By Jason Shetler
Around this time, the MVP awards are decided, which usually is followed by debate on who really should have won. The Pirates have had several MVP winners, including Roberto Clemente, who was the first Latin born player to win it, two-time winner Barry Bonds, and Andrew McCutchen, the most recent recipient in 2013. However, there have been Pirates players who have had great years, but no prestigious hardware to show for it. Here now are the five greatest non-MVP seasons in Pirates history.
5. Barry Bonds 1991: As mentioned, Barry Bonds was a two-time recipient of the National League MVP for the Pirates in 1990 and 1992. Although his 1991 campaign wasn’t as strong as the other two, he was still very productive, leading the NL in OBP (.410), OPS (.924) and OPS+ (160). Bonds finished runner-up that year to Terry Pendleton.
4. Willie Stargell 1971: In 1979, Willie Stargell was named NL MVP, sharing that honor with Keith Hernandez. His first MVP season almost happened in 1971, as he was runner-up to Joe Torre. Stargell led the NL in home runs (48), OPS (1.026) and OPS+ (185), while posting a 7.9 WAR.
3. Willie Stargell 1973: Stargell’s 1971 season was certainly outstanding, but the numbers he put up in 1973 were even better. He was tops in the NL that year in homers (44), doubles (43), slugging percentage (.646), OPS (1.038) and OPS+ (186). Despite this, he lost out on the MVP again, this time to Pete Rose.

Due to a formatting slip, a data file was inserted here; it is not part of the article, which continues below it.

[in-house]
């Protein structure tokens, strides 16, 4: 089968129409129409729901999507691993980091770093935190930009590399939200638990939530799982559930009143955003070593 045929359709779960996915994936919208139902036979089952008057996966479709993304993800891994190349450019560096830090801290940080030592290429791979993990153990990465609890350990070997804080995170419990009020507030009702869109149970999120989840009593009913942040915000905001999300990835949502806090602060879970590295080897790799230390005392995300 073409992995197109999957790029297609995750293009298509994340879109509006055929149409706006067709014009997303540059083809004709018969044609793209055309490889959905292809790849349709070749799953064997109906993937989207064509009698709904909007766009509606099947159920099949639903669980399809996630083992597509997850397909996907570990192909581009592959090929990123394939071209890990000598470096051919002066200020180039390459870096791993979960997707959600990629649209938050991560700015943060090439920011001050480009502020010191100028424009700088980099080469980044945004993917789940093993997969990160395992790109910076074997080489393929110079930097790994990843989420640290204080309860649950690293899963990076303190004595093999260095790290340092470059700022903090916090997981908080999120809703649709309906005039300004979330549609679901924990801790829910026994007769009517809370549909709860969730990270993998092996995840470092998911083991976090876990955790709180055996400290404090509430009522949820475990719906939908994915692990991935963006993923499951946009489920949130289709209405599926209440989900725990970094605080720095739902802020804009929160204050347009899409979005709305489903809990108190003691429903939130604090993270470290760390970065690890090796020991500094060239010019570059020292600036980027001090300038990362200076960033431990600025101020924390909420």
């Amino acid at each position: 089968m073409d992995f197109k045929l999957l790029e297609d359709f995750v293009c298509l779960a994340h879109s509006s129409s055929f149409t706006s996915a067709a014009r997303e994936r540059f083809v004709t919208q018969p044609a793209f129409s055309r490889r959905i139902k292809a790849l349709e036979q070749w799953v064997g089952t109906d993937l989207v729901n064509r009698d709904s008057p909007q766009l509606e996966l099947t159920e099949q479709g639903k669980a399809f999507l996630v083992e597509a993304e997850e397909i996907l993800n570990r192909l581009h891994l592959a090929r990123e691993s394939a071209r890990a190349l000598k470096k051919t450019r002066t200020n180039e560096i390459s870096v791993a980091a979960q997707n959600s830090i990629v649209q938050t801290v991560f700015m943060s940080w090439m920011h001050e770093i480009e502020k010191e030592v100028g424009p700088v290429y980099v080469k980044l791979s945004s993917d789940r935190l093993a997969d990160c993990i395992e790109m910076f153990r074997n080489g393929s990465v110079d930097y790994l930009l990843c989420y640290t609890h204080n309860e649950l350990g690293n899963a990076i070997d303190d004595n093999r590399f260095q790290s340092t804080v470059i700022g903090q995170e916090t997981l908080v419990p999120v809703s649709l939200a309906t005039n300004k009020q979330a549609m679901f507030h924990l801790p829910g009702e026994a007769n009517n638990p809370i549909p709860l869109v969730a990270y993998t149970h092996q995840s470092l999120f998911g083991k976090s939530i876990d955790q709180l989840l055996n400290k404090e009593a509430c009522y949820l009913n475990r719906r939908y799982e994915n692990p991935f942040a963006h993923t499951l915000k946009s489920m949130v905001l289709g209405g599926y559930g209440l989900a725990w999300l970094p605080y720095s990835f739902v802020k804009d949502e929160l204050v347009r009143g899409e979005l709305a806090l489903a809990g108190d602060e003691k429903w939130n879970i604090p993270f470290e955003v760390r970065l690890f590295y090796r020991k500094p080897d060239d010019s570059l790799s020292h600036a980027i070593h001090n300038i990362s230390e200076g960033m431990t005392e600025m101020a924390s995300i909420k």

2. Ralph Kiner 1949: Ralph Kiner had some extraordinary offensive seasons during his career with the Pirates. The best of those seasons came in 1949. Kiner posted a league leading 1.089 OPS, an OPS+ of 186 and had an 8.1 WAR. Even with traditional stats, he led the NL in homers with 54 and had 127 RBI, both of which were career best. Surprisingly, Kiner didn’t even finish in the Top 3 of the NL MVP ballot. The Pirates won only 71 games that year, so there’s no doubt that the voters held that against him.
1. Arky Vaughan 1935: The greatest season for a Pirates player to not capture the NL MVP was Arky Vaughan’s in 1935. He put up astonishing numbers for a shortstop that season, as he was tops in OBP (.491), which still remains the single season franchise record, OPS+ (190) and had a WAR of 9.2. Vaughan finished third in the voting.